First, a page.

UEFA reports €5.7bn revenue record, boosts HatTrick funding to €17m per MA for 2024-28 cycle

May 12 – UEFA’s revenue record breaking Euro 2020 championships, played last year, have provided confidence for a bumper 21% increase in budget for the confederation’s HatTrick programme for the 2024-2028 cycle.

HatTrick VI is UEFA’s solidarity and development programme for national associations that is funded from UEFA’s European Championship revenues. The current HatTrick V programme (2020-24) has made €775 million available to federations.

The proposal is to boost that by €160 million to €935 million for the 2024-28 period, meaning national associations will receive €17 million over the four-year period.

Announcing the increase at the UEFA Congress yesterday in Vienna, UEFA general secretary Theo Theodoridis said: “This means that we can deliver more investment in football development through our member associations.”

Funding from the HatTrick programme is targeted at all levels of the footballing pyramid – from building new training grounds for national teams to running coach and referee courses and growing grassroots. Since 2004, HatTrick has invested nearly €2.5 billion in European football.

In April 2020, when the pandemic started to bite hard into football, UEFA changed the conditions of the HatTrick funding to allow associations to invest up to 30% of the total amount available during the 2020–24 funding cycle – €4.3m each – in activities to secure the immediate future of their national game.

To put the scale of this funding into perspective, federations in comparison currently receive about $2 million a year via the FIFA Forward programme for development projects.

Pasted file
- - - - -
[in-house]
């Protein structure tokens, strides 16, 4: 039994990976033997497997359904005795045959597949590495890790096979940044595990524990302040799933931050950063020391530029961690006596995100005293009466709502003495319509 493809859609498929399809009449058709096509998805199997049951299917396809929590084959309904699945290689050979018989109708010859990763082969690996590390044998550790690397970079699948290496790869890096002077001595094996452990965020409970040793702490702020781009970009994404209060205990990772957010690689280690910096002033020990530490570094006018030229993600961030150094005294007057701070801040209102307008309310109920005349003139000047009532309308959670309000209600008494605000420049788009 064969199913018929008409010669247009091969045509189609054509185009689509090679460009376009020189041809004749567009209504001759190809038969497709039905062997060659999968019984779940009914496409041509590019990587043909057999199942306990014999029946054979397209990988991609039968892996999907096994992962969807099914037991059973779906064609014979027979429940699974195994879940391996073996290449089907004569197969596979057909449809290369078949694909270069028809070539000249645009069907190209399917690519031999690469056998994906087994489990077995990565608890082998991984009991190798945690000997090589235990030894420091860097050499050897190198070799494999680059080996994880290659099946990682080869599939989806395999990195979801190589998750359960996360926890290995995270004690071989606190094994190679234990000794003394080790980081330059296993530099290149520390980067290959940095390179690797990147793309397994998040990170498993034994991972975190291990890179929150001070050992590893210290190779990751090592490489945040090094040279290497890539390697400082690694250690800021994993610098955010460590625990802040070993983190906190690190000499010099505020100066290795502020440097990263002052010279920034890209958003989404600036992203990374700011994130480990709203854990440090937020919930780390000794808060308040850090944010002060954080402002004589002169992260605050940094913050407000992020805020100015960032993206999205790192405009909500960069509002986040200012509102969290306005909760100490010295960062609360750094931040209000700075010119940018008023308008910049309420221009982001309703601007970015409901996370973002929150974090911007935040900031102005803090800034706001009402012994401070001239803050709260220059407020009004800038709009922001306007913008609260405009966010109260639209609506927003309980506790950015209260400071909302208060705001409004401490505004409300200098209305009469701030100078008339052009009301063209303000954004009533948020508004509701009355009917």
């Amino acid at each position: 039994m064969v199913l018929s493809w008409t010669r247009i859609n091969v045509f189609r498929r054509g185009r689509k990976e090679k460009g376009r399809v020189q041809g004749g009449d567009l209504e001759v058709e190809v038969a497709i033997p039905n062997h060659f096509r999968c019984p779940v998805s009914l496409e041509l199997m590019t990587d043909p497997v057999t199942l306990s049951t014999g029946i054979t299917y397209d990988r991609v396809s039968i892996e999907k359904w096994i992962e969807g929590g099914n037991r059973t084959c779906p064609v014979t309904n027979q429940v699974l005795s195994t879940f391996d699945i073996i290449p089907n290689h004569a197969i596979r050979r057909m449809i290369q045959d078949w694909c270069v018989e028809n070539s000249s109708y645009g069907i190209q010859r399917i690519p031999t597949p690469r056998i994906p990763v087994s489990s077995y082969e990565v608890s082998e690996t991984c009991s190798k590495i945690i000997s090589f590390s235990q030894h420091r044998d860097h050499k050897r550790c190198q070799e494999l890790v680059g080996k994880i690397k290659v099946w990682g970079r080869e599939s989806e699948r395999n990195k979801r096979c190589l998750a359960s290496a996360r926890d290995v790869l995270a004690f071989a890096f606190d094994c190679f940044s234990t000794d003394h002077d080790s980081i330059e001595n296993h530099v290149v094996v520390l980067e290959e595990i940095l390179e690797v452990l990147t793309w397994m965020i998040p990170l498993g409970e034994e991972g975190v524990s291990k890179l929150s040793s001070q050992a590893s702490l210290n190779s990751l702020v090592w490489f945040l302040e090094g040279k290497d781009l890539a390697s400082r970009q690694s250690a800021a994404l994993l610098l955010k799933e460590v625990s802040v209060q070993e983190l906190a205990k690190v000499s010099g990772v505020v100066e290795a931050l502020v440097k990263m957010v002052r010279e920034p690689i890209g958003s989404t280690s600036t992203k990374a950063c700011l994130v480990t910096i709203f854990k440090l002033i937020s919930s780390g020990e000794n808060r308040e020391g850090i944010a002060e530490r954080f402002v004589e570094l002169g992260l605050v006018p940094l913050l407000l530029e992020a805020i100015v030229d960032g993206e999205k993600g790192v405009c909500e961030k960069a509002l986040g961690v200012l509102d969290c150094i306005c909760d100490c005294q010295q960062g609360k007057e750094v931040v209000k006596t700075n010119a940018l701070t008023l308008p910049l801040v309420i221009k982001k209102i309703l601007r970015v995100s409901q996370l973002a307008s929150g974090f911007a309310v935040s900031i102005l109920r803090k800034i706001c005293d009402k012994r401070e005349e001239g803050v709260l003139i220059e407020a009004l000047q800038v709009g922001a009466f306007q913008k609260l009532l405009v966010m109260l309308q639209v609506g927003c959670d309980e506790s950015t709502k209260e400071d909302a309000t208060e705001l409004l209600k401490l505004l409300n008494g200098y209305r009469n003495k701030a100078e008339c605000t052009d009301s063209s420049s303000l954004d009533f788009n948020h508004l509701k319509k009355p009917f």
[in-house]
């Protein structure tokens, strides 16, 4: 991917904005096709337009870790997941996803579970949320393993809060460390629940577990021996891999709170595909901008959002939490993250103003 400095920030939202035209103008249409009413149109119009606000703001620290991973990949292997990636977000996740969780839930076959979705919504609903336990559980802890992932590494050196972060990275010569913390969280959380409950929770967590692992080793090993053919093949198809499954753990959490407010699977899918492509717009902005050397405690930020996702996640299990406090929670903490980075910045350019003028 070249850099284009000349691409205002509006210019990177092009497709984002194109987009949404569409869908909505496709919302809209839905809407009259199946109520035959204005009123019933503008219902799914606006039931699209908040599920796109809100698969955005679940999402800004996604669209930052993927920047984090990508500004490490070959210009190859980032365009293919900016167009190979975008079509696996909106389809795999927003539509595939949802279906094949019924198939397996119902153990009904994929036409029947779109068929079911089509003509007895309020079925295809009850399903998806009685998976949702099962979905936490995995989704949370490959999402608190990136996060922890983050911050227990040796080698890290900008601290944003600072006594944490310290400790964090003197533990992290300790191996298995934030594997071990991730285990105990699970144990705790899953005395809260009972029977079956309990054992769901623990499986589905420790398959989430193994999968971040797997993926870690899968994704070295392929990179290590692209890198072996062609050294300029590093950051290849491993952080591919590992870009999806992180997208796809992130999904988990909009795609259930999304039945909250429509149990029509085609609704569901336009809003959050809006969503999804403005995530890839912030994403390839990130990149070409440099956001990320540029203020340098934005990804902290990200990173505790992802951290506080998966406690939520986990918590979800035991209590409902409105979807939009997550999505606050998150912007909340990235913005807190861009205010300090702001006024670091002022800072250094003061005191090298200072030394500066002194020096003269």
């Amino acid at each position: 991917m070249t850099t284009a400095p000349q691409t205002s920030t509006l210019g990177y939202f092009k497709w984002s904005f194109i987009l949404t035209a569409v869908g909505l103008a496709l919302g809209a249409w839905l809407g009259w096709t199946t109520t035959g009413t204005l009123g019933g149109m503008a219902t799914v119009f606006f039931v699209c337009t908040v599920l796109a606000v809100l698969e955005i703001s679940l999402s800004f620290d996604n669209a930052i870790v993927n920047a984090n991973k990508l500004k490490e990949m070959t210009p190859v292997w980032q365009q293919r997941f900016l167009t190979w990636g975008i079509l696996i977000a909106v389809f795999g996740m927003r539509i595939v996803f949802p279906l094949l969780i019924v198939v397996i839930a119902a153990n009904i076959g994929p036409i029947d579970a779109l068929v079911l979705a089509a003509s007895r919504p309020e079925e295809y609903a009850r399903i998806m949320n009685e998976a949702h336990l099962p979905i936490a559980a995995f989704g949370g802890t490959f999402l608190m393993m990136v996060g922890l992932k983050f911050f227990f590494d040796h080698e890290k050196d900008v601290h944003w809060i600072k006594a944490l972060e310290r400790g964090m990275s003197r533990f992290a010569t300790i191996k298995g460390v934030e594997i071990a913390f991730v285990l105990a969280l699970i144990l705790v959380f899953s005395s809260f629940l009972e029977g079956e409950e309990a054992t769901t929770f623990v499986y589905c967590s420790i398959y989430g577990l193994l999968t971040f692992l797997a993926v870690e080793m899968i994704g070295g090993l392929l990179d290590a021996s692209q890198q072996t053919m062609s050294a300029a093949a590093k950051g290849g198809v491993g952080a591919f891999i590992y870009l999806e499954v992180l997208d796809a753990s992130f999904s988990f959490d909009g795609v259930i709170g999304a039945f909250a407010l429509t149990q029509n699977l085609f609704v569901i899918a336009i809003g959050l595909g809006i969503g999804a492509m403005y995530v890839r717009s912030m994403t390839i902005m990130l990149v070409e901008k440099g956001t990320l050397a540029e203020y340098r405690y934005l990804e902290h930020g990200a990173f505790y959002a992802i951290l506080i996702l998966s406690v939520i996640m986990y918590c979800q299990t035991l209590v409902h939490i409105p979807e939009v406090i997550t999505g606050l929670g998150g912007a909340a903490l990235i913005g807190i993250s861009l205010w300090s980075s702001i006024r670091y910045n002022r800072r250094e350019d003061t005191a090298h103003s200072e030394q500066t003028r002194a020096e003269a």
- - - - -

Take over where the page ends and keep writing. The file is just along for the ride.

UEFA’s record revenue

The last financial year (2020-21) saw UEFA achieve a record revenue figure of €5.725 billion as a successful Euro 2020 was delivered a year late in 2021.

In 2019-20 UEFA reported €3.028 of revenue.

The 2020 European Championship – played in front of reduced crowd capacities in 11 venues – generated €1.8 billion of income.

Breaking that figure down, media rights were by far the biggest contributor at €1.135 billion (€1.024 billion for France 2016). Commercial rights generated €520.8 million (€483.3 million in 2016). Ticketing and hospitality were reduced by stadium capacities and travel restrictions but ticket sales still accounted for  €148.9 million (€269.2 million in 2016) while hospitality delivered €77.3 million (€128.1 million in 2016).

These revenues look to be safeguarded for the future with FIFA having been forced to back down on their proposals for a biennial World Cup, seen in most European quarters as an attempt by the world governing body to eat European football’s international team competition lunch.

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